This can be seen in services for older adults, too. Two-thirds of the New York State Office for the Aging’s clients for food, transportation and other programs are females, with the average being an 83-year-old female who is low income and lives alone.

“And so all of the services we provide are highly geared toward women,” said Director Greg Olsen. “We have a lot of men that utilize our services, but aging is primarily a women's issue.”

Why women have less for retirement

Pauleen Mara stood on the upstairs patio of her Buffalo apartment complex and took in the view. There’s a large 19th century, gothic-style Catholic church in the distance, as well as an open field directly across the street.

“It’d be nice if we could get a garden right there,” she suggested.

Mara lives at Westminster Commons, an 84-unit senior affordable housing complex that opened last summer on the city’s East Side. The low rent and building elevator were ideal for Mara, 57, as she’s on Social Security Disability Insurance with neck, back and heart problems.

“I go to a chiropractor three days a week and physical therapy twice a week. That's helping me a lot,” she said. “Trying not to get any more surgeries. My body's better right now.”

Women incur more health care costs than men throughout their lives, generally due to factors like pregnancy and longer life expectancy. A 65-year-old woman will spend about $47,000 more on health care during retirement than a 65-year-old man.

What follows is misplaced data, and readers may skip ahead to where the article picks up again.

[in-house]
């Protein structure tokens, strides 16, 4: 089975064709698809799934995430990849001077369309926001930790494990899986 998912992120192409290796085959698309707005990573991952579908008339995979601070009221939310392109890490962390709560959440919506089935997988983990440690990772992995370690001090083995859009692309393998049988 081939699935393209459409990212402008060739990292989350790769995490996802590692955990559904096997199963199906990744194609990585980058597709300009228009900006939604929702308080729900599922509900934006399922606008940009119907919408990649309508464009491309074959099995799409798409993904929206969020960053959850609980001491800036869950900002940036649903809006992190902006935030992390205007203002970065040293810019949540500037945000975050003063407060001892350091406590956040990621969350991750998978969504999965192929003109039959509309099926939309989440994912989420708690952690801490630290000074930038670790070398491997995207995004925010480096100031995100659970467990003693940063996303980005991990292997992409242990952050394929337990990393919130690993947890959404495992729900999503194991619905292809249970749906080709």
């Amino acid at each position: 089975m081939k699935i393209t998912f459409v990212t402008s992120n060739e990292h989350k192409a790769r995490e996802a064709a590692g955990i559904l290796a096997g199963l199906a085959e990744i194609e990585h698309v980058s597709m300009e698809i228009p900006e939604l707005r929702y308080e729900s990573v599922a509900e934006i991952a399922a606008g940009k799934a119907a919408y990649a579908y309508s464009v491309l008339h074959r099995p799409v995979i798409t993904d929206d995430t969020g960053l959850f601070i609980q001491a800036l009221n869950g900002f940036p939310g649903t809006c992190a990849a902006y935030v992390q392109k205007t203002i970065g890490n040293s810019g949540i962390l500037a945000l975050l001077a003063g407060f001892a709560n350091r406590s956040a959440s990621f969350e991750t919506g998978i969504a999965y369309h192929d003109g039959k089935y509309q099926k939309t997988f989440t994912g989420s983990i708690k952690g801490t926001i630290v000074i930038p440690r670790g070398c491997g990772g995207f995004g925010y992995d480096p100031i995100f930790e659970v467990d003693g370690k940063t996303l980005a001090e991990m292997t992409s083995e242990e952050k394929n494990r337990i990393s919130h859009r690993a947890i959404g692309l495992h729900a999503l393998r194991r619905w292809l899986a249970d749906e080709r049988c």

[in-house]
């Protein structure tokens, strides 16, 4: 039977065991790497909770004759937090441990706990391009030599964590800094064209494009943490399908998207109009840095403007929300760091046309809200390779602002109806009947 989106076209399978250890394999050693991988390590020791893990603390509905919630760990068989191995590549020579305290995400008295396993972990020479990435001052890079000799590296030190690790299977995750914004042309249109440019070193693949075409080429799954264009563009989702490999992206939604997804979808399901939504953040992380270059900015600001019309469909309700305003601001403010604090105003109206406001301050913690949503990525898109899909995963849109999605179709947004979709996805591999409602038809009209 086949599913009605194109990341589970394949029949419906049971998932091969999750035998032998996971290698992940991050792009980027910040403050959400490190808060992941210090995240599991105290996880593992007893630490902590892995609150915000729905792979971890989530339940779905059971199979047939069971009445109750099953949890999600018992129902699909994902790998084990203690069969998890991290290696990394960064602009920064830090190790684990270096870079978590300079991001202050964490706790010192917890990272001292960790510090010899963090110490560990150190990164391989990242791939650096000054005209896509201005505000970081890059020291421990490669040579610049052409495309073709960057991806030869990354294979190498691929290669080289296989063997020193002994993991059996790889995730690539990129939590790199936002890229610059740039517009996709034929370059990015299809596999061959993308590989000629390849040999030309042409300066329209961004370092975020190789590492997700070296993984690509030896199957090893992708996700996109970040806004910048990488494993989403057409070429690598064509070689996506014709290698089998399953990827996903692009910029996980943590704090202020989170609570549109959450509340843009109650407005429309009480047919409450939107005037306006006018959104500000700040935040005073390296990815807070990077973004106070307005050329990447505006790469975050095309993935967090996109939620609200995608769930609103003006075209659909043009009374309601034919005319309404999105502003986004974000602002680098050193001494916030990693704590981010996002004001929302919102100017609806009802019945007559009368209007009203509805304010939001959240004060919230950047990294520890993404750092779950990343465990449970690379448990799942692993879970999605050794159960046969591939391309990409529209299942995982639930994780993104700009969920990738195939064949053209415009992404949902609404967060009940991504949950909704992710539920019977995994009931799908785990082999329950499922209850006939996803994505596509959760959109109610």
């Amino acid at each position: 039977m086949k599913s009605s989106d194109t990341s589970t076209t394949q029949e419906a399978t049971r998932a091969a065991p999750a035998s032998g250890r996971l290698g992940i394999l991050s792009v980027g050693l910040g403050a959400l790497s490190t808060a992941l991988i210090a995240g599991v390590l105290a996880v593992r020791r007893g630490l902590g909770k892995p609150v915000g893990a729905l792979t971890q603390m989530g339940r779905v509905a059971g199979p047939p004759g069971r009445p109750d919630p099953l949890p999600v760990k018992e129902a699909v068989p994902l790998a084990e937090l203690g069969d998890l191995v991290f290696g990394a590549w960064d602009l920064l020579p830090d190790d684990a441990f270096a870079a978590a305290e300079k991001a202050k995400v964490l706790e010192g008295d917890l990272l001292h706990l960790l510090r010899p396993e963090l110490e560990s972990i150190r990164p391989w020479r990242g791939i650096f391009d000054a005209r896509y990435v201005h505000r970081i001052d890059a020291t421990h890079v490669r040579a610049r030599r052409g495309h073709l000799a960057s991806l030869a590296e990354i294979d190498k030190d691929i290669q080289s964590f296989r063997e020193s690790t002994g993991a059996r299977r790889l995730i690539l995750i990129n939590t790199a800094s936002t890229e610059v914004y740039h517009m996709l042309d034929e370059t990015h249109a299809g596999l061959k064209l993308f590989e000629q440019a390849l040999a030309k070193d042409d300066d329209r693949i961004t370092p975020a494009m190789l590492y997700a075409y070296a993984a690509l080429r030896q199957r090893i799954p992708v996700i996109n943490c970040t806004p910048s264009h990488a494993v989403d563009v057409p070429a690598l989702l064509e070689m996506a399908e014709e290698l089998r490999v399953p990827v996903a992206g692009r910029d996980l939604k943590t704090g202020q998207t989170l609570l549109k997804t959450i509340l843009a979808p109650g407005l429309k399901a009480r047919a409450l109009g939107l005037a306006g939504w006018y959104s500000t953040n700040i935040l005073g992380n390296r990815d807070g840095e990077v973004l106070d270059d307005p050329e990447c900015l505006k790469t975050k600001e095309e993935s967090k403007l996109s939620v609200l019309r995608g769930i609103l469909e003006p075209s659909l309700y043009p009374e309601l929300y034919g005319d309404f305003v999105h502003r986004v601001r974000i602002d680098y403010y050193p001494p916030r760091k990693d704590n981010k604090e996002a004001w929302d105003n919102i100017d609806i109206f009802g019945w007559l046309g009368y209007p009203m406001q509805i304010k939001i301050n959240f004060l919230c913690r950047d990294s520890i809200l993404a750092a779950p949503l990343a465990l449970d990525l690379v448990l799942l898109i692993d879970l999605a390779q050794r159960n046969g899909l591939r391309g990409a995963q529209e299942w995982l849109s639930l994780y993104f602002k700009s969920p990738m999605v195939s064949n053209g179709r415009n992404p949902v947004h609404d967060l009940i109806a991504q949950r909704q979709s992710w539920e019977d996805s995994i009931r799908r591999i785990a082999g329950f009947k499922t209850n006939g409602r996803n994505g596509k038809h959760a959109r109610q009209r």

It’s just one of many reasons women often struggle to save enough money for retirement.

Pauleen Mara
Tom Dinki
Pauleen Mara, 57, stands on the balcony of Westminster Commons, a senior affordable housing complex that opened last summer in Buffalo.

Women earned just 83 cents for every $1 a man earned in 2020, according to the U.S. Census Bureau, and they’re not expected to reach full pay equity until 2059. Women make up nearly six in 10 low-wage workers.

“When you think about the low-wage workforce, you're often talking about women,” said Tracey Gronniger, an attorney with Justice in Aging, a Washington, D.C.-based elder law advocacy group. “Lower income means over a lifetime that there's less in terms of savings, and less for emergencies, which kind of compounds on itself and means that there's not enough money to really live as you're getting older.”

Caregiving, either for an elderly spouse or parent, or children, can also prevent women from earning more. Just 71% of mothers with children under 18 participated in the workforce in 2020, compared to 92% of fathers. Raising children is also more likely to prevent women from getting a promotion or advancing their careers than men.

“I would have pursued a bigger career, taken on more, but family is always number one,” Conti said. “Had I been the man in the situation, it probably would have been different.”

All these issues are more pronounced for older women of color and older LGBTQ women. They are more likely to be impoverished and serve as caregivers than white and heterosexual women.